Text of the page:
New Report: How HackerRank Prioritizes Assessment Fairness & Sensitivity
At HackerRank, we continuously take equality and fairness in our assessments very seriously. We believe removing bias from the hiring process is key to matching developers with the right companies.
That’s why we’ve launched a report with more information on test fairness and sensitivity.
The goal of fairness in testing should be ensuring that test properties are as barrier-free as possible and fair for all test takers. To this end, we are committed to helping hiring managers and recruiting teams attract and select a diverse and talented workforce.
To ensure that any unintended bias is identified and removed from our library of test items, we regularly conduct a careful Fairness and Sensitivity Review of our assessments by experts including senior item writers/designers, content experts, psychometricians, and Industrial/Organizational psychologists.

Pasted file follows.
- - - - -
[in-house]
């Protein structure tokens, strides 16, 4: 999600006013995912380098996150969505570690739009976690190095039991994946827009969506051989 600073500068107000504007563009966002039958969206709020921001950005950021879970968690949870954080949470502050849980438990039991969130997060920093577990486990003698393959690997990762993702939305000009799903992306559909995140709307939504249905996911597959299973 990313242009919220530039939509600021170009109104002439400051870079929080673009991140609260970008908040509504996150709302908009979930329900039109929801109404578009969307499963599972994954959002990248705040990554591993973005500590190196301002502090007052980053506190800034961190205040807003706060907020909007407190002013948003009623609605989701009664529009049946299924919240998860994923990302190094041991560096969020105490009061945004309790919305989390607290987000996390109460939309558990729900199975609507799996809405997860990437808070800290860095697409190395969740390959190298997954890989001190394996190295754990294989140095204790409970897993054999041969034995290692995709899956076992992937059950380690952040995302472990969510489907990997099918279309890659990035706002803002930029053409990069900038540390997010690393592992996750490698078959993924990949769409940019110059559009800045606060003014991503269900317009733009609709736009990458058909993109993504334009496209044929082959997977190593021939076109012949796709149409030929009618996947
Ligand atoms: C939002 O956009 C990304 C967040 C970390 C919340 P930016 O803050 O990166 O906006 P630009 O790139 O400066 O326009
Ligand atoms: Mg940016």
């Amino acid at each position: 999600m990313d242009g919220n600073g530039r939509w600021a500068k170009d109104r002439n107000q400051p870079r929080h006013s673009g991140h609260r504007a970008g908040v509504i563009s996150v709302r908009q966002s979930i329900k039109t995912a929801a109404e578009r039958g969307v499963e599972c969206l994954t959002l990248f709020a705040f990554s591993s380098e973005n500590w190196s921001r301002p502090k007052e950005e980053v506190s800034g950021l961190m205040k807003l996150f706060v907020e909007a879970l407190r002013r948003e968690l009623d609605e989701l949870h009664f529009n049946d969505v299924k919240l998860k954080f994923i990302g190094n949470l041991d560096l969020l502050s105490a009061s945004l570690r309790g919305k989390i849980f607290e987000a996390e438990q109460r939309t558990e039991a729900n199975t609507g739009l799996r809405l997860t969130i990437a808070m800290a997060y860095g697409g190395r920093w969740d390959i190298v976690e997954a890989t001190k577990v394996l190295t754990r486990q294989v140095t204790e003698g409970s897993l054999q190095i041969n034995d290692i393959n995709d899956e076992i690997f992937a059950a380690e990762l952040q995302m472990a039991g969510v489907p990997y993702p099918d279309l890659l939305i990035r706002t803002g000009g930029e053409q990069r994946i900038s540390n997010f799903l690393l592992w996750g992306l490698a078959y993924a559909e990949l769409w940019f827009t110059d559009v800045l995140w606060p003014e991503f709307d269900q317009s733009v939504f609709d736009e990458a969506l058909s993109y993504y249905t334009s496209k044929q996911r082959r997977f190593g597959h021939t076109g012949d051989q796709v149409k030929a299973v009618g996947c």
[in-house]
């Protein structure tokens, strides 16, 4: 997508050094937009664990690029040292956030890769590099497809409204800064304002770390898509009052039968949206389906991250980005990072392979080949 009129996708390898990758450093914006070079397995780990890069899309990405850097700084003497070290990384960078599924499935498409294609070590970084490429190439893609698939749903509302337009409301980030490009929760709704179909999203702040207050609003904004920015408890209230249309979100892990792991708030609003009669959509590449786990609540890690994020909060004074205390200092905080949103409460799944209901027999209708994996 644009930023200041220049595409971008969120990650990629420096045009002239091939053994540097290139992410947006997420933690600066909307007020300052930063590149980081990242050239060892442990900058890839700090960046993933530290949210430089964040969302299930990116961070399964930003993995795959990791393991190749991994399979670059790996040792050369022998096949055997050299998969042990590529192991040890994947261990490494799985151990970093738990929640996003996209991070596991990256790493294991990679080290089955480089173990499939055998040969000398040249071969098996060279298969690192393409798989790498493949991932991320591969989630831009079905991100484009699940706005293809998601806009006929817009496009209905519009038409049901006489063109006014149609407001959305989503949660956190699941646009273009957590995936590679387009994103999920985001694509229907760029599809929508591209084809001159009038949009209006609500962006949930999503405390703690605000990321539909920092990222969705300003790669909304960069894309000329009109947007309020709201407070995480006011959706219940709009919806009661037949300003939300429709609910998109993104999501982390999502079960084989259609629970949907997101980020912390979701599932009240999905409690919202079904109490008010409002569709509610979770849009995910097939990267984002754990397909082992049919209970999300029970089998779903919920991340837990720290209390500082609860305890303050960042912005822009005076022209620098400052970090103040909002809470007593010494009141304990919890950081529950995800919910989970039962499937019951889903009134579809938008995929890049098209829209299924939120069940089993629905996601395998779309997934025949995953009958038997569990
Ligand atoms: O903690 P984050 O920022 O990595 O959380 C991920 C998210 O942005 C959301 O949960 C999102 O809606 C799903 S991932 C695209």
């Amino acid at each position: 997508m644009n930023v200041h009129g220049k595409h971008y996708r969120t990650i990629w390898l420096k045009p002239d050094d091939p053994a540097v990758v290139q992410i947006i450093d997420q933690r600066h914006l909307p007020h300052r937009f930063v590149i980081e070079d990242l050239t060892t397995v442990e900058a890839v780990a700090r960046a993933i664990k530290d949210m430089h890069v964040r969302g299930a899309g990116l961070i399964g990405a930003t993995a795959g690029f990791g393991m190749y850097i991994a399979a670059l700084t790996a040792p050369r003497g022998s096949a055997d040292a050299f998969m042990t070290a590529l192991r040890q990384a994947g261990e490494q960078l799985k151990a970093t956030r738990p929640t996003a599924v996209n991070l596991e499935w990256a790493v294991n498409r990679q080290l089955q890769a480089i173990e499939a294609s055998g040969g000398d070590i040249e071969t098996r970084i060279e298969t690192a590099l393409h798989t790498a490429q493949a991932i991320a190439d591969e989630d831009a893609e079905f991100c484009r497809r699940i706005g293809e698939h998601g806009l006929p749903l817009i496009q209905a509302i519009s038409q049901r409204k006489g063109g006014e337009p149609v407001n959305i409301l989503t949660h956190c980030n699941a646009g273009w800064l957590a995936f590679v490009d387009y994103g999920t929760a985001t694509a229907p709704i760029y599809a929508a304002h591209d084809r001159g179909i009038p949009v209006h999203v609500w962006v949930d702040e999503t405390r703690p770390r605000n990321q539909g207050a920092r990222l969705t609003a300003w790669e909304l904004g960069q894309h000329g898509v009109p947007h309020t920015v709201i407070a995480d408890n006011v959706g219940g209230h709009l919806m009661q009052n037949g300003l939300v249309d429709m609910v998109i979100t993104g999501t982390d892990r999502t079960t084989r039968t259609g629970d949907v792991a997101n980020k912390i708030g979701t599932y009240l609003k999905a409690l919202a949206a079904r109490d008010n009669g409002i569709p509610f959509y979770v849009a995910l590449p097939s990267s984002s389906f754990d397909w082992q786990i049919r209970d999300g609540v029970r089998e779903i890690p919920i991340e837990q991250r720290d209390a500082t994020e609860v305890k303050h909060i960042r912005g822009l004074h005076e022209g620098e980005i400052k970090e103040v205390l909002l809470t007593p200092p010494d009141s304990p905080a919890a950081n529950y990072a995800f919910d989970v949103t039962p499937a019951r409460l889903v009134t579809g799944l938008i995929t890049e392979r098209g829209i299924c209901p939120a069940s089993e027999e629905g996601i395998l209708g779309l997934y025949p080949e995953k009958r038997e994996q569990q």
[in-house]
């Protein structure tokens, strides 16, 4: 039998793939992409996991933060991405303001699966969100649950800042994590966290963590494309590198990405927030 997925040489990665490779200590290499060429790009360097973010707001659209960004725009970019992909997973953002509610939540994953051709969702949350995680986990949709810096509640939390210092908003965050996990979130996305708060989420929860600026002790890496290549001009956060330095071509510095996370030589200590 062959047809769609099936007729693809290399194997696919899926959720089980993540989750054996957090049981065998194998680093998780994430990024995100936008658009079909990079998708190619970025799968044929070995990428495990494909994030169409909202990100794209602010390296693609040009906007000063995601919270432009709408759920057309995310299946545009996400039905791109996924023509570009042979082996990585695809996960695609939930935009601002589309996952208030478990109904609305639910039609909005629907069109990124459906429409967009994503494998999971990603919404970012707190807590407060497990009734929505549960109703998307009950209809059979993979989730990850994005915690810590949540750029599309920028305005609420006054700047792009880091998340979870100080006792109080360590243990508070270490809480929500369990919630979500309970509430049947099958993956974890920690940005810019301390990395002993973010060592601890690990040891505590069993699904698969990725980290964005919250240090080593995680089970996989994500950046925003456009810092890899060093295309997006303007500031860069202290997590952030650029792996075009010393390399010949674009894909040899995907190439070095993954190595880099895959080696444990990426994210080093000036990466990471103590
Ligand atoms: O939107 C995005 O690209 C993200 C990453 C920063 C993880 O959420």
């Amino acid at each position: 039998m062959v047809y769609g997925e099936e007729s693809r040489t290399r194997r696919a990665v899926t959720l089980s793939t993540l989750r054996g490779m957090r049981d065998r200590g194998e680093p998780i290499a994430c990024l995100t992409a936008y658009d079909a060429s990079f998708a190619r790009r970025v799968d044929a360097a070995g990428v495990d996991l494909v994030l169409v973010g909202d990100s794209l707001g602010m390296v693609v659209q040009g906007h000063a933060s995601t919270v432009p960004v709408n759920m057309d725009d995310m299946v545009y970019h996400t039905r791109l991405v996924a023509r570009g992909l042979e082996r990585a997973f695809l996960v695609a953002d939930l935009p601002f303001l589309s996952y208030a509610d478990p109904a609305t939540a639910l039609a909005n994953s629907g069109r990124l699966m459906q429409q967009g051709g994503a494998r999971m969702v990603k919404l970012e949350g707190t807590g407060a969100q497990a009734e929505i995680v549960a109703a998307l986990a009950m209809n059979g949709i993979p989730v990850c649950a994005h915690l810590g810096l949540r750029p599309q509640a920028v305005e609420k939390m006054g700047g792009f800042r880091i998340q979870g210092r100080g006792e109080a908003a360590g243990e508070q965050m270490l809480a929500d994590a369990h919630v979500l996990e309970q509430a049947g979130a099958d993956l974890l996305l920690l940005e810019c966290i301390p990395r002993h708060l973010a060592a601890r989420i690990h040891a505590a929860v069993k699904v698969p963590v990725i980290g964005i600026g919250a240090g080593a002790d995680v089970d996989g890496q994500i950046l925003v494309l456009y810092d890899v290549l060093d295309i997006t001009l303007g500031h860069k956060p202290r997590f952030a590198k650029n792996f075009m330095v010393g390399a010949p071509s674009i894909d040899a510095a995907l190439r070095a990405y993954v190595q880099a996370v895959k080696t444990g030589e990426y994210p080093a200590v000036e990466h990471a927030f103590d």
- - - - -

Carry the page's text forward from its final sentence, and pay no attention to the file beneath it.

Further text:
Types of bias our experts seek to identify in the review include:
- Offensive Items
- Racial or Ethnic Bias
- Gender Bias
- Socioeconomic Bias
- Stereotypical Bias
Highlights from the report include:
- Why building unbiased assessments can be challenging for test developers.
- How HackerRank uses the Adverse Impact framework to assess test fairness and equality.
- Results of several studies conducted to demonstrate the fairness of HackerRank assessments.
As a polished, dynamic, and highly skilled industrial/organizational psychologist with many years of experience in all aspects of the assessment industry, Fred Rafilson has authored and published over 30 employment exams that assess cognitive abilities, skills, personality traits, motivation and attitude, etc. He has developed and implemented assessment processes for hundreds of companies/organizations and federal, state, and county/municipal agencies. He also conducts scientific research and program evaluations and provides presentations and training to executive-level private and public-sector groups. In addition, he serves as an expert for employment litigation cases, often working closely with agencies under DOJ consent decrees.